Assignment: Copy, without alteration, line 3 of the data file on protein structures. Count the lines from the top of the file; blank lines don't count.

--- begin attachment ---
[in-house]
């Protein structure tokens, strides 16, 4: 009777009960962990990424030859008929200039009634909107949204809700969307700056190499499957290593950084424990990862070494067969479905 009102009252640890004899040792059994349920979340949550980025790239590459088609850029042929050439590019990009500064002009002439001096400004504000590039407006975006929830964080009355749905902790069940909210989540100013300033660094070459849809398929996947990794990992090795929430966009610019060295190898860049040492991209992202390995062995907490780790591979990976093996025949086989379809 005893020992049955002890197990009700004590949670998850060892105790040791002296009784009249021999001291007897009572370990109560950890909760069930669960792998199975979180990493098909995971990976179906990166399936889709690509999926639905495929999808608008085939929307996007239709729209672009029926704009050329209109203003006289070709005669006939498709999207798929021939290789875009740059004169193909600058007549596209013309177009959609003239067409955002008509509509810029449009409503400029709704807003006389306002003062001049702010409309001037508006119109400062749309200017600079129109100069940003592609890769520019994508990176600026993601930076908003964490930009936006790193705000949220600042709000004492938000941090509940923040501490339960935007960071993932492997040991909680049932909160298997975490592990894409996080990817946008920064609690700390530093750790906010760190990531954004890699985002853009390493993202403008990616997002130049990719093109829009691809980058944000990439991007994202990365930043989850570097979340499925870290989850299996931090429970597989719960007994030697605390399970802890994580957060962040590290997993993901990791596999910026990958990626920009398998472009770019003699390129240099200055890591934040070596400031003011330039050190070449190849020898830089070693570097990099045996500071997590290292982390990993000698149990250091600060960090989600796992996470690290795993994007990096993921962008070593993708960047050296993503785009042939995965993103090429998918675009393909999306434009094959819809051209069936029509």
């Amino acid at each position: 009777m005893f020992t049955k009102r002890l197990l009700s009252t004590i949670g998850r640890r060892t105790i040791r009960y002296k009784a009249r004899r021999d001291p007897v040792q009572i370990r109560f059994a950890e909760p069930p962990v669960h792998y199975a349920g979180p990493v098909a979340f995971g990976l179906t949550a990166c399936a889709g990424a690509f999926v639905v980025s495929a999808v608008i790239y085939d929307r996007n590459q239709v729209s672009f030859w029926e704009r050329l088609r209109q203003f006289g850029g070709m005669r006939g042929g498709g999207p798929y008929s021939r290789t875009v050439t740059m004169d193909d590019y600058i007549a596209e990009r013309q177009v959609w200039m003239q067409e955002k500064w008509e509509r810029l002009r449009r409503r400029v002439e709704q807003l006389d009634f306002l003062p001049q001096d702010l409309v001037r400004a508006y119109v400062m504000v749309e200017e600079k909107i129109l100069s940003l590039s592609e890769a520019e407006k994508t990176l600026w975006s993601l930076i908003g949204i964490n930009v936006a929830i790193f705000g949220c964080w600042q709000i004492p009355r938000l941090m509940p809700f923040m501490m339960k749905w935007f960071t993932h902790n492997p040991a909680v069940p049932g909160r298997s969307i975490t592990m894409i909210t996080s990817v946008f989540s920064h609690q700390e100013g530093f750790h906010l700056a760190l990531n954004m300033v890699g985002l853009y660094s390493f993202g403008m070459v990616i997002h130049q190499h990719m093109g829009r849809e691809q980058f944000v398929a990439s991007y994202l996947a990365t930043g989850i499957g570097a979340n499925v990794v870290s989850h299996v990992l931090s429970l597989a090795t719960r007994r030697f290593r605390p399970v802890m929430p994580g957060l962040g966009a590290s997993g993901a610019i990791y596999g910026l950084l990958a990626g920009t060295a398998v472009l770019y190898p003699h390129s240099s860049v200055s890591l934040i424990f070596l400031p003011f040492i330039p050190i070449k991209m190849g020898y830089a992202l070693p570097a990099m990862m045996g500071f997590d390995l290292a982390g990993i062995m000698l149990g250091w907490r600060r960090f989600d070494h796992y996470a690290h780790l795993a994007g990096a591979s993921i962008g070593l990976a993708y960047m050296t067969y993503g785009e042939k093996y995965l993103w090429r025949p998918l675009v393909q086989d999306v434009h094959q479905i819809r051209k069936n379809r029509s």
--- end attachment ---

């Amino acid at each position: 009777m005893f020992t049955k009102r002890l197990l009700s009252t004590i949670g998850r640890r060892t105790i040791r009960y002296k009784a009249r004899r021999d001291p007897v040792q009572i370990r109560f059994a950890e909760p069930p962990v669960h792998y199975a349920g979180p990493v098909a979340f995971g990976l179906t949550a990166c399936a889709g990424a690509f999926v639905v980025s495929a999808v608008i790239y085939d929307r996007n590459q239709v729209s672009f030859w029926e704009r050329l088609r209109q203003f006289g850029g070709m005669r006939g042929g498709g999207p798929y008929s021939r290789t875009v050439t740059m004169d193909d590019y600058i007549a596209e990009r013309q177009v959609w200039m003239q067409e955002k500064w008509e509509r810029l002009r449009r409503r400029v002439e709704q807003l006389d009634f306002l003062p001049q001096d702010l409309v001037r400004a508006y119109v400062m504000v749309e200017e600079k909107i129109l100069s940003l590039s592609e890769a520019e407006k994508t990176l600026w975006s993601l930076i908003g949204i964490n930009v936006a929830i790193f705000g949220c964080w600042q709000i004492p009355r938000l941090m509940p809700f923040m501490m339960k749905w935007f960071t993932h902790n492997p040991a909680v069940p049932g909160r298997s969307i975490t592990m894409i909210t996080s990817v946008f989540s920064h609690q700390e100013g530093f750790h906010l700056a760190l990531n954004m300033v890699g985002l853009y660094s390493f993202g403008m070459v990616i997002h130049q190499h990719m093109g829009r849809e691809q980058f944000v398929a990439s991007y994202l996947a990365t930043g989850i499957g570097a979340n499925v990794v870290s989850h299996v990992l931090s429970l597989a090795t719960r007994r030697f290593r605390p399970v802890m929430p994580g957060l962040g966009a590290s997993g993901a610019i990791y596999g910026l950084l990958a990626g920009t060295a398998v472009l770019y190898p003699h390129s240099s860049v200055s890591l934040i424990f070596l400031p003011f040492i330039p050190i070449k991209m190849g020898y830089a992202l070693p570097a990099m990862m045996g500071f997590d390995l290292a982390g990993i062995m000698l149990g250091w907490r600060r960090f989600d070494h796992y996470a690290h780790l795993a994007g990096a591979s993921i962008g070593l990976a993708y960047m050296t067969y993503g785009e042939k093996y995965l993103w090429r025949p998918l675009v393909q086989d999306v434009h094959q479905i819809r051209k069936n379809r029509s």